Date of Award


Publication Type

Doctoral Thesis

Degree Name



Mathematics and Statistics




Barron, R.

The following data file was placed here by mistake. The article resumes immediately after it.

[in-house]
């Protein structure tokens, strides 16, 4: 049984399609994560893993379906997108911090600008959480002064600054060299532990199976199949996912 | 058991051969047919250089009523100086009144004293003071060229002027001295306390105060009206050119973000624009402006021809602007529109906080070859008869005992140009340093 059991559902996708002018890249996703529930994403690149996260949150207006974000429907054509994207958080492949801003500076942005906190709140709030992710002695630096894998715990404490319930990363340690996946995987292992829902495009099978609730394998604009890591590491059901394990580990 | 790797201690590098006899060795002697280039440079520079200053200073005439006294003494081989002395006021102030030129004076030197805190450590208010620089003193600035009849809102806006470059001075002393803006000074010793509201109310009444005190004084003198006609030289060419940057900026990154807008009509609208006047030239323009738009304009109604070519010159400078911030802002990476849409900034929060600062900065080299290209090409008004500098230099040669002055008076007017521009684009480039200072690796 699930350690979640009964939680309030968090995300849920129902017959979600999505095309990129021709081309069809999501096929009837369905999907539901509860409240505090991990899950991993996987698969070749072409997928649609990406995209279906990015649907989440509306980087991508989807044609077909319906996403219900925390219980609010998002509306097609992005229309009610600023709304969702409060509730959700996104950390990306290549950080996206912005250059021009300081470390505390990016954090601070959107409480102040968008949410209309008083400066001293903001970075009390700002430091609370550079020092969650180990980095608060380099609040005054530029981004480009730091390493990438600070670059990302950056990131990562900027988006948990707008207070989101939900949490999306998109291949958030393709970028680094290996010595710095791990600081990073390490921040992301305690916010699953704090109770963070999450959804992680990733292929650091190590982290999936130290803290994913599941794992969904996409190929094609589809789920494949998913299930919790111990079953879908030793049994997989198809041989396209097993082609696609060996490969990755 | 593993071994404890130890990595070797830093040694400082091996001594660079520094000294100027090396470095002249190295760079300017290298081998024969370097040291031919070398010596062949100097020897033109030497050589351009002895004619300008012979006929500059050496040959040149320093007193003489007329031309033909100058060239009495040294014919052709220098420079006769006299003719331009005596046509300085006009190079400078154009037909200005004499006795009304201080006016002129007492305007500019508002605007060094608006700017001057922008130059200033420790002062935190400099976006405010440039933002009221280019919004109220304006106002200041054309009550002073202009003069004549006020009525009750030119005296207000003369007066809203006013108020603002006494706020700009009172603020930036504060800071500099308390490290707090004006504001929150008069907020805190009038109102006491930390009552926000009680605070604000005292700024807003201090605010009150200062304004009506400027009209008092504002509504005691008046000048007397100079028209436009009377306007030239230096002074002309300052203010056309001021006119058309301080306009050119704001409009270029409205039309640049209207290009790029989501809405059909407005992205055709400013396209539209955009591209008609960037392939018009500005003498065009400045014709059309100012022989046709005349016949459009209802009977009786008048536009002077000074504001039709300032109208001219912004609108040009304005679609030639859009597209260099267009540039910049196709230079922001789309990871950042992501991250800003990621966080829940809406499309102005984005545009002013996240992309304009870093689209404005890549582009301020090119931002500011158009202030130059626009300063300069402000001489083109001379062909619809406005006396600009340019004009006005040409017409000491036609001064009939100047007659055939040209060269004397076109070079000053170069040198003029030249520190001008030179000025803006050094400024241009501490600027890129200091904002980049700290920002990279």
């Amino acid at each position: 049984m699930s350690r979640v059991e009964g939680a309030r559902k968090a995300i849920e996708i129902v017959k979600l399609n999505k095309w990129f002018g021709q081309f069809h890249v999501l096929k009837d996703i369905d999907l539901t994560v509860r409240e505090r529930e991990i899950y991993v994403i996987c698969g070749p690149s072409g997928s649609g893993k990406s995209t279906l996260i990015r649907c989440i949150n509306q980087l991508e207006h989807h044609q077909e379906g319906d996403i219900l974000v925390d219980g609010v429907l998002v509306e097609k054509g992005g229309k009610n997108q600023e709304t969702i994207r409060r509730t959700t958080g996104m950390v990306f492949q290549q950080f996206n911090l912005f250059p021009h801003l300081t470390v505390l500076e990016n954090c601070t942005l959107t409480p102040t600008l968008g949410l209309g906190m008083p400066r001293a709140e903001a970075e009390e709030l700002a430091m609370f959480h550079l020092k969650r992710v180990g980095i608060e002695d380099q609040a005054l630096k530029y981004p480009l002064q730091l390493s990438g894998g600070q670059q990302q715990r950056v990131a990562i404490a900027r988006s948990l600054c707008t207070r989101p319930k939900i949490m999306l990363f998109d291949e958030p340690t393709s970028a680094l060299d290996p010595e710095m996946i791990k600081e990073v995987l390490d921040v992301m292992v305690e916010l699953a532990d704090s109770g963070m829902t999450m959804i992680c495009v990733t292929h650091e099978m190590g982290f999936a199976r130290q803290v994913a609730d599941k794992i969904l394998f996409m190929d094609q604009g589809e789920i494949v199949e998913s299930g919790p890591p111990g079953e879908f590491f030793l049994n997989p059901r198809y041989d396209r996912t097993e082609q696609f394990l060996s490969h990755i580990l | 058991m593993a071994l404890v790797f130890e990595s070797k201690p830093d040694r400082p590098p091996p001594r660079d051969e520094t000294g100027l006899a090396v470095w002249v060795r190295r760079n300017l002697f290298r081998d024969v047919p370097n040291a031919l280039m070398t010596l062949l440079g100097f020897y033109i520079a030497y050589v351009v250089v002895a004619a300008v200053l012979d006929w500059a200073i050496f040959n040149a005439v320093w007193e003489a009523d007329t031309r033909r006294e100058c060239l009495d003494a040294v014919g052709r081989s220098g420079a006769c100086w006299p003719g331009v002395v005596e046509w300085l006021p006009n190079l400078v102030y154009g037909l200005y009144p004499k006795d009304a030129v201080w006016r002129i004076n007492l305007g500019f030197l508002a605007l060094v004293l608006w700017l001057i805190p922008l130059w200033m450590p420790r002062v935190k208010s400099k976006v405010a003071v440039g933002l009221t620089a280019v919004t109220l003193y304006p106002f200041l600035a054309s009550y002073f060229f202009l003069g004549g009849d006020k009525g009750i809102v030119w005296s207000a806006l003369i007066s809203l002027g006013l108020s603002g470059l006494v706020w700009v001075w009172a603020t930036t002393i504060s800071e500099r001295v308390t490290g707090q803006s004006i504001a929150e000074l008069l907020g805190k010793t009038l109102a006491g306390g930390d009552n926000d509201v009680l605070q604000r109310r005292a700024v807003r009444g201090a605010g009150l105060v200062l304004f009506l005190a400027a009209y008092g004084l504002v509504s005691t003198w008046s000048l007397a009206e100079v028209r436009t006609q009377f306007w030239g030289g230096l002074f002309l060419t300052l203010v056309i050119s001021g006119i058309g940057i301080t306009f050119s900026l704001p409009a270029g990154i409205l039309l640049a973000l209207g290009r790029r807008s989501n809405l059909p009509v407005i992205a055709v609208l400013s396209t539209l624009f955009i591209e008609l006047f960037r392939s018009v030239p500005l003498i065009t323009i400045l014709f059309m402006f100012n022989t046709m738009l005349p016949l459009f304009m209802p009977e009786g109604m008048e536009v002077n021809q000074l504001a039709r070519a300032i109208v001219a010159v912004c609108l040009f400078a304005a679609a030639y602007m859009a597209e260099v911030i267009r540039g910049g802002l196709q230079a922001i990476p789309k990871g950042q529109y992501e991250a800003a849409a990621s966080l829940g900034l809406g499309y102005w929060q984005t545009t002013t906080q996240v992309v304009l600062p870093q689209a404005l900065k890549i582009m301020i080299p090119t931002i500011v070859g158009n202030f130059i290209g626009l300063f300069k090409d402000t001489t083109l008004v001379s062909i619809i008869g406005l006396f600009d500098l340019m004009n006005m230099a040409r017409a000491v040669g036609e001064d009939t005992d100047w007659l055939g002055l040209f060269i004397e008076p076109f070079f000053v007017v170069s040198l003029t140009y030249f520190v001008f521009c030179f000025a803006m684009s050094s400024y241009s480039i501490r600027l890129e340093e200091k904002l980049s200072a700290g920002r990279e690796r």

By formulating the governing equations of fluid motion in streamline-aligned coordinates one can avoid difficulties associated with grid generation and can solve problems of inverse design or problems with free boundaries. In this dissertation, previous approaches utilizing streamline-aligned coordinates have been extended for both steady and unsteady flow motions. The governing equations for steady inviscid two-dimensional gas motion have been formulated in an orthogonal system of independent coordinates consisting of the streamfunction and its orthogonal complimentary function. The resulting system of differential conservation laws expresses conservation of mass, momentum and energy. The conservative finite volume approximation of these equations can be used to calculate flows with strong shocks. For the case of potential velocity vector field, two different simplified formulations of the governing equations are derived. In order to compute purely supersonic flows, a conservative hybrid grid-characteristic scheme has been developed. To calculate transonic potential flows, two iterative algorithms have been implemented. For the case of compressible unsteady flow, the streamline-aligned coordinates are introduced through a consideration of metric coefficients of the coordinate transformation. It is demonstrated that, if one family of coordinate lines is aligned along the velocity vector field at any time and certain compatibility conditions for this coordinate transformation are satisfied, it is possible to use the remaining degrees of freedom to ensure that the resulting coordinate system is orthogonal, or to specify the local value of the jacobian of the transformation. A central-difference Lax-Wendroff numerical scheme with additional explicitly added dissipation is used to solve the resulting system of transformed equations. The developed approaches and numerical algorithms are tested on calculations of subsonic, transonic and supersonic internal flows.Dept. of Mathematics and Statistics. Paper copy at Leddy Library: Theses & Major Papers - Basement, West Bldg. / Call Number: Thesis1997 .L38. Source: Dissertation Abstracts International, Volume: 61-09, Section: B, page: 4763. Adviser: Ronald Barron. Thesis (Ph.D.)--University of Windsor (Canada), 1998.